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The Only Democracy? » On The Ground Reports » Susya


June 22, 2012: Susya

I doubt if Palestinian Susya has ever seen so many people. Some 500, maybe
more, have arrived from Jerusalem (including a large Palestinian delegation from East
Jerusalem), Tel Aviv, Beer Sheva, and various sites in the occupied territories: Beit
Umar, Mufagara, and the khirbehs close to Susya. It’s a mixed Palestinian-Israel
crowd. I see many veterans of the early years of Ta’ayush, some of them returning to
Susya after a long time. We know the Susya people well: we have stood by them in
the face of many violent attacks by settlers and soldiers, celebrated weddings and
births with them, accompanied them to their grazing grounds, fought the legal battle
with them, installed wind-turbines in the village and the surrounding khirbehs, plowed
and harvested in the fields, ate and slept in their tents. Today they are serious, even
grim, and with good reason: two weeks ago the Civil Administration sent its
inspectors to distribute demolition orders covering nearly the entire village, its tents,
ramshackle huts, animal pens, the wind turbine, the cultural center—everything. If the
bulldozers arrive next week or the week after, it will be the fourth large-scale
expulsion of these people from their lands. If you add the partial expulsions over the
last ten years, this will be at least the sixth or seventh.

Today there are no speeches; there is no need to retell the story. It is late
morning, the summer sun a dusty fire, the hills parched yellow, gold and white. We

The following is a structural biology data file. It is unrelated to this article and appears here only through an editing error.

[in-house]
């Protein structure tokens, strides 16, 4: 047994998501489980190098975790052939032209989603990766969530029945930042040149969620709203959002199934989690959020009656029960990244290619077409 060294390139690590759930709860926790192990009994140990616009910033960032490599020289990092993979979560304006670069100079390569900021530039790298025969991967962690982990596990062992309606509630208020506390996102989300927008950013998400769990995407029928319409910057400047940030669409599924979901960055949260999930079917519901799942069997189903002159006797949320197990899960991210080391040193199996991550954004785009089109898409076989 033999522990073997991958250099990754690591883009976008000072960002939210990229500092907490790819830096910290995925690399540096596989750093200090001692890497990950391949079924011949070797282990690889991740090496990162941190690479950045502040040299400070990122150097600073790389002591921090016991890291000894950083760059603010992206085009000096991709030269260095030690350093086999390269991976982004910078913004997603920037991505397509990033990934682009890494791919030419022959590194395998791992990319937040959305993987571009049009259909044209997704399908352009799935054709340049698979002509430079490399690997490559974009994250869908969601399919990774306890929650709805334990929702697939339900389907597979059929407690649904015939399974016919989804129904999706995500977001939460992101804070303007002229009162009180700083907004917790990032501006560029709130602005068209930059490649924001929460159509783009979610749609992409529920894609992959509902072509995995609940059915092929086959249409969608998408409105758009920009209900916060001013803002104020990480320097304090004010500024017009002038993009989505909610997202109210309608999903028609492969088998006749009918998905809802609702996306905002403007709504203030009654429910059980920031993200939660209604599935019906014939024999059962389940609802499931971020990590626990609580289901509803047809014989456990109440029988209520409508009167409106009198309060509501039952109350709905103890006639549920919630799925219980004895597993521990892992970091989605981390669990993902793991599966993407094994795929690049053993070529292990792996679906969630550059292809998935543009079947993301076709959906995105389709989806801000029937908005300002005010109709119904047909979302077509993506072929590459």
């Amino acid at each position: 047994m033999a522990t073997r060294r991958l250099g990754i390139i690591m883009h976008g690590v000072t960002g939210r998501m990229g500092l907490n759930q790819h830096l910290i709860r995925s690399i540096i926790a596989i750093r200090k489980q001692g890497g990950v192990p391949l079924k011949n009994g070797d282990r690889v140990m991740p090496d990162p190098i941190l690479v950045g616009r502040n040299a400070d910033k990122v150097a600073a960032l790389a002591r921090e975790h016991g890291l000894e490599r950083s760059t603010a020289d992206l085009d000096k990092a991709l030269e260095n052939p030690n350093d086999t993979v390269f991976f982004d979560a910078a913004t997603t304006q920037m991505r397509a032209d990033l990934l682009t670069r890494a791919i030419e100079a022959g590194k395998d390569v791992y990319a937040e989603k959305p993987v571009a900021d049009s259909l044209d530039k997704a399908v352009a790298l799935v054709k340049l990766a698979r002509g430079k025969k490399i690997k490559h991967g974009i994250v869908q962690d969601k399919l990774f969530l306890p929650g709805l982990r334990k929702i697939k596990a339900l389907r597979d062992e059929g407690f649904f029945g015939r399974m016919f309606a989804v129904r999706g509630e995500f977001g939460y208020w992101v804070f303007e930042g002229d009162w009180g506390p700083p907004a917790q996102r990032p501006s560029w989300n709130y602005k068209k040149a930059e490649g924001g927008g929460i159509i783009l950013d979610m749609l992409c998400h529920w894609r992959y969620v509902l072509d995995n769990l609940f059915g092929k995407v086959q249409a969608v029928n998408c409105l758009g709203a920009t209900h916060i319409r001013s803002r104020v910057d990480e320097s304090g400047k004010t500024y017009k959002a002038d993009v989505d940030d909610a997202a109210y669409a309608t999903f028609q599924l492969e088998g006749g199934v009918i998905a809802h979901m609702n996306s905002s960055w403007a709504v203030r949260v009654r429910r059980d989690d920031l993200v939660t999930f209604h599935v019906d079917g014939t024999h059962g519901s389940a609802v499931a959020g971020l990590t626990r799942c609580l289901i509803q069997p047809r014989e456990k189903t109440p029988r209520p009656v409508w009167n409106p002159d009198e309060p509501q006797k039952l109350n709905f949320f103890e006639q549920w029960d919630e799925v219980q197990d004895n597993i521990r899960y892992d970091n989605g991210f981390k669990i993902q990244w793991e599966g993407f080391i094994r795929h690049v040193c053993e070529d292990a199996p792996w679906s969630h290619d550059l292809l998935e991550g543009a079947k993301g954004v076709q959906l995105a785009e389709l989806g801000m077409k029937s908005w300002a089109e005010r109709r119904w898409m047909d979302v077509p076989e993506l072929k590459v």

hit the ground running. Within a few minutes, as the buses disgorge their passengers,
we are marching with the Susyans toward the archaeological park that was once the
original village, where many lived in caves. They were driven out of it in 1986, three
years after the Israeli settlement of Susya was established over the hill. Today they are
heading home.

We ascend through the village escarpment, turn left over the rocky slopes. A
strange, focused solemnity takes hold, mixed with pride, despair, a trace of joy. They
are going home. We all know, of course, that the army will never let us reach that
goal, but there is something right and true about expressing it directly, mapping it,
with our feet. Can a person forget a first home? The women of Susya are conspicuous
today, often leading the marchers. Children wave flags. A contingent of clowns has
arrived, in full costume—a memory of the Sheikh Jarrah demonstrations. We pass
close to one of the old wells—off bounds to the Susya people for years, under threat
of being shot—and weave our way rapidly through the thorns toward the heavy green
metal gate at the entrance to the archaeological site.

The first stun grenades go off. They seem to come in volleys, an
announcement by the army that they won’t let us go any farther. One explodes beside
Eyal, deafening him, for now, in one ear. We mostly ignore them. Soon they are
followed by minor rounds of tear gas. It takes a minute or two before I feel the slight
burning in my eyes and throat; I watch the white trails of smoke rise and dissipate in
the blue sky. I’ve stupidly forgotten to bring along an onion, the only effective
antidote to tear gas; fortunately, the soldiers seem not too eager to saturate us with gas
at this point. The real threat comes from the Bo’esh—the Skunk, the army’s
Doomsday Weapon, which sprays an unbearable stench into a crowd, effectively
paralyzing it. I’ve never experienced it directly, but I’ve heard about the misery it
inflicts; the stench sinks into your pores and clothes and stays there for days. People
vomit for hours. The Bo’esh sits atop a long white military vehicle, with a movable
turret that has a way of seeking out targets, swerving from side to side, up and down.
It’s a little scary when it fixes its sights on you. It’s also maddeningly impersonal, an
infernal machine that lacks a human face; you can’t see the driver or the gunner or the
officer who will give the order to open fire.

Palestinian man walking beside me laughs. “Let them spray me,” he says.
“It’s only right. It’s a stinking Occupation.” He’s not afraid. A few more stun
grenades go off. By now the soldiers have formed a long line, a human wall, to keep
us from advancing. They’re a mix of Border Police and reservists; all of them are